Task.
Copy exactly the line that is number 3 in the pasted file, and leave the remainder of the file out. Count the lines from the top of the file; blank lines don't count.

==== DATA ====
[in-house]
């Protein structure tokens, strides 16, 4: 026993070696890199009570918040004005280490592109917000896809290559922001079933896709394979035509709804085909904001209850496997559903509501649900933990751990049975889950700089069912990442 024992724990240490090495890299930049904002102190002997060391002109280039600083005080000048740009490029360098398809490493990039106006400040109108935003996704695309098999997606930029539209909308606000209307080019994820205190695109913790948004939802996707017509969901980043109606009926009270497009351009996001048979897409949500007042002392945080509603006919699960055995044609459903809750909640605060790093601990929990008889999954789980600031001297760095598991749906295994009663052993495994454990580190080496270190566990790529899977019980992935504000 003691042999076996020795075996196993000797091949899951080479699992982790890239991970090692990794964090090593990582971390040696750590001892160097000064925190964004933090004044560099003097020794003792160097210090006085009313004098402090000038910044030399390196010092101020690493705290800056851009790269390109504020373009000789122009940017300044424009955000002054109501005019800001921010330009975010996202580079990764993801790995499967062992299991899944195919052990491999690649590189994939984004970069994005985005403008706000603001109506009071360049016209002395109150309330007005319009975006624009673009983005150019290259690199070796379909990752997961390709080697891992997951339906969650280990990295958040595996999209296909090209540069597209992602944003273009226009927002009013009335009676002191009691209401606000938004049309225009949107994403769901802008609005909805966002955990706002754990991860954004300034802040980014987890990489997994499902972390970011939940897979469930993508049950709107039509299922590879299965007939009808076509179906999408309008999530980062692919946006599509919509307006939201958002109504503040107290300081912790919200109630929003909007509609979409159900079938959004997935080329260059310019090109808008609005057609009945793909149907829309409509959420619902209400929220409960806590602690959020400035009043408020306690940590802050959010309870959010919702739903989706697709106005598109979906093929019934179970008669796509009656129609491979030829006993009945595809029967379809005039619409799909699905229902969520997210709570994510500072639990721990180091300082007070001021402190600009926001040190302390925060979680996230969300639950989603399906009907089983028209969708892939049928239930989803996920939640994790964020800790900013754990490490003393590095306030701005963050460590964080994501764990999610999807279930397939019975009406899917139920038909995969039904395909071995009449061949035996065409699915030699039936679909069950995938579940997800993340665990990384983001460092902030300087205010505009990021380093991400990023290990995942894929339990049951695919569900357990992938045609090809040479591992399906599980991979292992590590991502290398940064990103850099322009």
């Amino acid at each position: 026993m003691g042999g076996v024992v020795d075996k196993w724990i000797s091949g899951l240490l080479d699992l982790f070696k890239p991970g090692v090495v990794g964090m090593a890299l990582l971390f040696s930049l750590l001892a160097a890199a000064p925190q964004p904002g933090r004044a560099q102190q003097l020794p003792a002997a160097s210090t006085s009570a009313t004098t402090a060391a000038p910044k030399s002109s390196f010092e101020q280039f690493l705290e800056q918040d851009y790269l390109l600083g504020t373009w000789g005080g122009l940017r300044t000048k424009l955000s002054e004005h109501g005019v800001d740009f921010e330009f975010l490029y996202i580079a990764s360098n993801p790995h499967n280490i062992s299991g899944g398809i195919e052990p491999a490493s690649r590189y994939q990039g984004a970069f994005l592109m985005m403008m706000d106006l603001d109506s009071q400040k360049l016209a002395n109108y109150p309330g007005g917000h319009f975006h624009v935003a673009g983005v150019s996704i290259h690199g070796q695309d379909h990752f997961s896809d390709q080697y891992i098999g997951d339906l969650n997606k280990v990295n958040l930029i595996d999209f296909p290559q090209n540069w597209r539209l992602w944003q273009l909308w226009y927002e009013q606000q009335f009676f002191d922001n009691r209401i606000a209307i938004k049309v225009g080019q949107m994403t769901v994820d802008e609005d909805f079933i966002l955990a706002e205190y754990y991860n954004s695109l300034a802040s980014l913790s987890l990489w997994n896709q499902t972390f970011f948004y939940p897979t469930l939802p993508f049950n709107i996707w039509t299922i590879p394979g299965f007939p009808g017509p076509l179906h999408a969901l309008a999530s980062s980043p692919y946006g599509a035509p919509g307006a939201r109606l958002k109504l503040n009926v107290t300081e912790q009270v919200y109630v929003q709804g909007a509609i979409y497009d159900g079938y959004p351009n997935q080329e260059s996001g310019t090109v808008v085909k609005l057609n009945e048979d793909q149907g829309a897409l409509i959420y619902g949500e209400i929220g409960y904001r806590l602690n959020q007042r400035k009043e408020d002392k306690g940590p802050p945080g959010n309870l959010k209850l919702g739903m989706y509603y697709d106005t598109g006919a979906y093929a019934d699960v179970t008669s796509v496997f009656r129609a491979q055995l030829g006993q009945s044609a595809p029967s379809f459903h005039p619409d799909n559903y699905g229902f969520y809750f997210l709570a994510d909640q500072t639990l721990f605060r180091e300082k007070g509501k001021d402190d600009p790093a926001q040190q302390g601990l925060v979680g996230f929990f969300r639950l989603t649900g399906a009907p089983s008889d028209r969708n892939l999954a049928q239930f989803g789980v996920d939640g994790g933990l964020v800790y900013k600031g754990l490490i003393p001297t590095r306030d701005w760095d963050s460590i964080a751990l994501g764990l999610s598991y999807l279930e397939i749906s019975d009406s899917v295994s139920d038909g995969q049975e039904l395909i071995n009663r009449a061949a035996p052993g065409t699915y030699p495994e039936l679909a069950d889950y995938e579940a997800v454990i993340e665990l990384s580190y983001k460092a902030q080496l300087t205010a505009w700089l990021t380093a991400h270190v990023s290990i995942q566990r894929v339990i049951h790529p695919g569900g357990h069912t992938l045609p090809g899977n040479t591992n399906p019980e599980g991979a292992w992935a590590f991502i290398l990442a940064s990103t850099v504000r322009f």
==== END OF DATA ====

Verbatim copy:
């Amino acid at each position: 026993m003691g042999g076996v024992v020795d075996k196993w724990i000797s091949g899951l240490l080479d699992l982790f070696k890239p991970g090692v090495v990794g964090m090593a890299l990582l971390f040696s930049l750590l001892a160097a890199a000064p925190q964004p904002g933090r004044a560099q102190q003097l020794p003792a002997a160097s210090t006085s009570a009313t004098t402090a060391a000038p910044k030399s002109s390196f010092e101020q280039f690493l705290e800056q918040d851009y790269l390109l600083g504020t373009w000789g005080g122009l940017r300044t000048k424009l955000s002054e004005h109501g005019v800001d740009f921010e330009f975010l490029y996202i580079a990764s360098n993801p790995h499967n280490i062992s299991g899944g398809i195919e052990p491999a490493s690649r590189y994939q990039g984004a970069f994005l592109m985005m403008m706000d106006l603001d109506s009071q400040k360049l016209a002395n109108y109150p309330g007005g917000h319009f975006h624009v935003a673009g983005v150019s996704i290259h690199g070796q695309d379909h990752f997961s896809d390709q080697y891992i098999g997951d339906l969650n997606k280990v990295n958040l930029i595996d999209f296909p290559q090209n540069w597209r539209l992602w944003q273009l909308w226009y927002e009013q606000q009335f009676f002191d922001n009691r209401i606000a209307i938004k049309v225009g080019q949107m994403t769901v994820d802008e609005d909805f079933i966002l955990a706002e205190y754990y991860n954004s695109l300034a802040s980014l913790s987890l990489w997994n896709q499902t972390f970011f948004y939940p897979t469930l939802p993508f049950n709107i996707w039509t299922i590879p394979g299965f007939p009808g017509p076509l179906h999408a969901l309008a999530s980062s980043p692919y946006g599509a035509p919509g307006a939201r109606l958002k109504l503040n009926v107290t300081e912790q009270v919200y109630v929003q709804g909007a509609i979409y497009d159900g079938y959004p351009n997935q080329e260059s996001g310019t090109v808008v085909k609005l057609n009945e048979d793909q149907g829309a897409l409509i959420y619902g949500e209400i929220g409960y904001r806590l602690n959020q007042r400035k009043e408020d002392k306690g940590p802050p945080g959010n309870l959010k209850l919702g739903m989706y509603y697709d106005t598109g006919a979906y093929a019934d699960v179970t008669s796509v496997f009656r129609a491979q055995l030829g006993q009945s044609a595809p029967s379809f459903h005039p619409d799909n559903y699905g229902f969520y809750f997210l709570a994510d909640q500072t639990l721990f605060r180091e300082k007070g509501k001021d402190d600009p790093a926001q040190q302390g601990l925060v979680g996230f929990f969300r639950l989603t649900g399906a009907p089983s008889d028209r969708n892939l999954a049928q239930f989803g789980v996920d939640g994790g933990l964020v800790y900013k600031g754990l490490i003393p001297t590095r306030d701005w760095d963050s460590i964080a751990l994501g764990l999610s598991y999807l279930e397939i749906s019975d009406s899917v295994s139920d038909g995969q049975e039904l395909i071995n009663r009449a061949a035996p052993g065409t699915y030699p495994e039936l679909a069950d889950y995938e579940a997800v454990i993340e665990l990384s580190y983001k460092a902030q080496l300087t205010a505009w700089l990021t380093a991400h270190v990023s290990i995942q566990r894929v339990i049951h790529p695919g569900g357990h069912t992938l045609p090809g899977n040479t591992n399906p019980e599980g991979a292992w992935a590590f991502i290398l990442a940064s990103t850099v504000r322009f």